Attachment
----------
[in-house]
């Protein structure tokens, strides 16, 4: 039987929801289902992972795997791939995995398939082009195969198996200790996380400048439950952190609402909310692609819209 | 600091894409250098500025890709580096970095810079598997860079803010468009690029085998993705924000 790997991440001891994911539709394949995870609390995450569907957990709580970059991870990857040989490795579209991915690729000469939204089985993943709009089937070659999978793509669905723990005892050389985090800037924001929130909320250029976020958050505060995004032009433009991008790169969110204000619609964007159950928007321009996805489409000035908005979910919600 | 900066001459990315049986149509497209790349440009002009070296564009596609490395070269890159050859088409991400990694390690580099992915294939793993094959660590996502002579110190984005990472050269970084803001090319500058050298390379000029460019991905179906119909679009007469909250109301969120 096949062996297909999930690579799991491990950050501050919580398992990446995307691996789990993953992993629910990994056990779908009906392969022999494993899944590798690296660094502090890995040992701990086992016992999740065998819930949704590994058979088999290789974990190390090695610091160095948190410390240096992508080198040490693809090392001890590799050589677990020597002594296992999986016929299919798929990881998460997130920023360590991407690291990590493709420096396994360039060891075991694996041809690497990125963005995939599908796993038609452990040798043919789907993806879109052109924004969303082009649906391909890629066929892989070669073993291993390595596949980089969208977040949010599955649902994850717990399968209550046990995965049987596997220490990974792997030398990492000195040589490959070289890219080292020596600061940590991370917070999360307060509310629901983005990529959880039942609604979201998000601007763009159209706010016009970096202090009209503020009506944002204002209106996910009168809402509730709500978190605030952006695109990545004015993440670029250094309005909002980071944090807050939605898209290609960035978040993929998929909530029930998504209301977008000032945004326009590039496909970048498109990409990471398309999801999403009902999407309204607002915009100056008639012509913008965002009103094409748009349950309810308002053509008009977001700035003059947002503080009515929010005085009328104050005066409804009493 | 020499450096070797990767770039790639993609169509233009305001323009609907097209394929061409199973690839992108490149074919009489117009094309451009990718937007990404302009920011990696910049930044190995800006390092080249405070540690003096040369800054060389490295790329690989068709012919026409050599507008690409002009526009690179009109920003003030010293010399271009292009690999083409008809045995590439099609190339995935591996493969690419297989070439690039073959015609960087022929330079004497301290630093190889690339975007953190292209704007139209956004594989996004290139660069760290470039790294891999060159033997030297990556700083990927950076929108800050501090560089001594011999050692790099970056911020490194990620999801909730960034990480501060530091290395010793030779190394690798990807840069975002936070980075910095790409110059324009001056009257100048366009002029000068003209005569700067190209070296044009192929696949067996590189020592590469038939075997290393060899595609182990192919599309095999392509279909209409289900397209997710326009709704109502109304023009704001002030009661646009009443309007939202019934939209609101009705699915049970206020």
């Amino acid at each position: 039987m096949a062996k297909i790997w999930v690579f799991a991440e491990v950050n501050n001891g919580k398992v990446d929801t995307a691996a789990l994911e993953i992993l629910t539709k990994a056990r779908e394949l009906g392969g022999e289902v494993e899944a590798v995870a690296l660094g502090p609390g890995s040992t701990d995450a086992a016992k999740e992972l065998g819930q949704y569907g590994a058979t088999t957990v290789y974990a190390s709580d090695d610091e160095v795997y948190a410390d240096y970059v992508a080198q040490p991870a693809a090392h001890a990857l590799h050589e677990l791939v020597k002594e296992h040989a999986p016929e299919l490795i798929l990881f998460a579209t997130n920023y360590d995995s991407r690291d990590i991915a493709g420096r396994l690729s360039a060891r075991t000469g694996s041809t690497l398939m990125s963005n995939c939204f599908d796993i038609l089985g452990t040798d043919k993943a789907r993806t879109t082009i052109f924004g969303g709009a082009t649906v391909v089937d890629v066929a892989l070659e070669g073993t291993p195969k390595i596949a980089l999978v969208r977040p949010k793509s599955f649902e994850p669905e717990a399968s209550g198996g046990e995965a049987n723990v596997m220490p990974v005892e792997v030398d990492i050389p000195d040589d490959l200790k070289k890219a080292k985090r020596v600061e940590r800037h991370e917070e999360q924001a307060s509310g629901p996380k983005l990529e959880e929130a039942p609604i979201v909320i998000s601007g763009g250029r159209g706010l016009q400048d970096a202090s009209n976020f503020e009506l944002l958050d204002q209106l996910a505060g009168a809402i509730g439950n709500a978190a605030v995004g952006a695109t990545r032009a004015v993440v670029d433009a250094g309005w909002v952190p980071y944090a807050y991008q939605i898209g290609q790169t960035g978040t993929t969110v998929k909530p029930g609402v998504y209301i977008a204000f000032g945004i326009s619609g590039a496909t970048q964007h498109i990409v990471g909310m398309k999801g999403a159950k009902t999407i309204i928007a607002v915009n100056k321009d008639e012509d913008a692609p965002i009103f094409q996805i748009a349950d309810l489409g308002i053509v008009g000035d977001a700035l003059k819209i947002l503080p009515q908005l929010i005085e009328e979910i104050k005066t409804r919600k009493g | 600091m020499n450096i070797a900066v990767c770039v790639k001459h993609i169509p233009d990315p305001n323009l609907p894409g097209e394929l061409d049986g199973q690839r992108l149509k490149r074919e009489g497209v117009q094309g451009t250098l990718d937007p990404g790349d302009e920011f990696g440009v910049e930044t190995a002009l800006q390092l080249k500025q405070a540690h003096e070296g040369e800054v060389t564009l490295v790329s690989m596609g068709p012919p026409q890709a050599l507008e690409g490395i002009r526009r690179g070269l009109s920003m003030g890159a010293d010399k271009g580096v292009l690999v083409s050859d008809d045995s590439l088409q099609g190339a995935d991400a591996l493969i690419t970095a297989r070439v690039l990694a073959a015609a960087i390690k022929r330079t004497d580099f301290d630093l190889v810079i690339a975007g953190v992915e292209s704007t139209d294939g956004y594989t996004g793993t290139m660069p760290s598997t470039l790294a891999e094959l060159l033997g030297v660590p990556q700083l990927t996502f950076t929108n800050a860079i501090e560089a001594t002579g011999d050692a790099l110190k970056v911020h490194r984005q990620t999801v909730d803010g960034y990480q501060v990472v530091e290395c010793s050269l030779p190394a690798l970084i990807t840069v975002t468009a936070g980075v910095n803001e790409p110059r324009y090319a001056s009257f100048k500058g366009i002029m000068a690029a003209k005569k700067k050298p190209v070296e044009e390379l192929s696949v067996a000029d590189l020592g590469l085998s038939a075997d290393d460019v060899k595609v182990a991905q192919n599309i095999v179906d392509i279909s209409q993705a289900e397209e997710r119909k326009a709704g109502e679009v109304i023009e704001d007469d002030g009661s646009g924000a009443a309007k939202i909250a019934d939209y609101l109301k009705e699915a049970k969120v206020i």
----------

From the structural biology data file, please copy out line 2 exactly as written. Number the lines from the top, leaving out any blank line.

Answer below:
């Protein structure tokens, strides 16, 4: 039987929801289902992972795997791939995995398939082009195969198996200790996380400048439950952190609402909310692609819209 | 600091894409250098500025890709580096970095810079598997860079803010468009690029085998993705924000 790997991440001891994911539709394949995870609390995450569907957990709580970059991870990857040989490795579209991915690729000469939204089985993943709009089937070659999978793509669905723990005892050389985090800037924001929130909320250029976020958050505060995004032009433009991008790169969110204000619609964007159950928007321009996805489409000035908005979910919600 | 900066001459990315049986149509497209790349440009002009070296564009596609490395070269890159050859088409991400990694390690580099992915294939793993094959660590996502002579110190984005990472050269970084803001090319500058050298390379000029460019991905179906119909679009007469909250109301969120 096949062996297909999930690579799991491990950050501050919580398992990446995307691996789990993953992993629910990994056990779908009906392969022999494993899944590798690296660094502090890995040992701990086992016992999740065998819930949704590994058979088999290789974990190390090695610091160095948190410390240096992508080198040490693809090392001890590799050589677990020597002594296992999986016929299919798929990881998460997130920023360590991407690291990590493709420096396994360039060891075991694996041809690497990125963005995939599908796993038609452990040798043919789907993806879109052109924004969303082009649906391909890629066929892989070669073993291993390595596949980089969208977040949010599955649902994850717990399968209550046990995965049987596997220490990974792997030398990492000195040589490959070289890219080292020596600061940590991370917070999360307060509310629901983005990529959880039942609604979201998000601007763009159209706010016009970096202090009209503020009506944002204002209106996910009168809402509730709500978190605030952006695109990545004015993440670029250094309005909002980071944090807050939605898209290609960035978040993929998929909530029930998504209301977008000032945004326009590039496909970048498109990409990471398309999801999403009902999407309204607002915009100056008639012509913008965002009103094409748009349950309810308002053509008009977001700035003059947002503080009515929010005085009328104050005066409804009493 | 020499450096070797990767770039790639993609169509233009305001323009609907097209394929061409199973690839992108490149074919009489117009094309451009990718937007990404302009920011990696910049930044190995800006390092080249405070540690003096040369800054060389490295790329690989068709012919026409050599507008690409002009526009690179009109920003003030010293010399271009292009690999083409008809045995590439099609190339995935591996493969690419297989070439690039073959015609960087022929330079004497301290630093190889690339975007953190292209704007139209956004594989996004290139660069760290470039790294891999060159033997030297990556700083990927950076929108800050501090560089001594011999050692790099970056911020490194990620999801909730960034990480501060530091290395010793030779190394690798990807840069975002936070980075910095790409110059324009001056009257100048366009002029000068003209005569700067190209070296044009192929696949067996590189020592590469038939075997290393060899595609182990192919599309095999392509279909209409289900397209997710326009709704109502109304023009704001002030009661646009009443309007939202019934939209609101009705699915049970206020």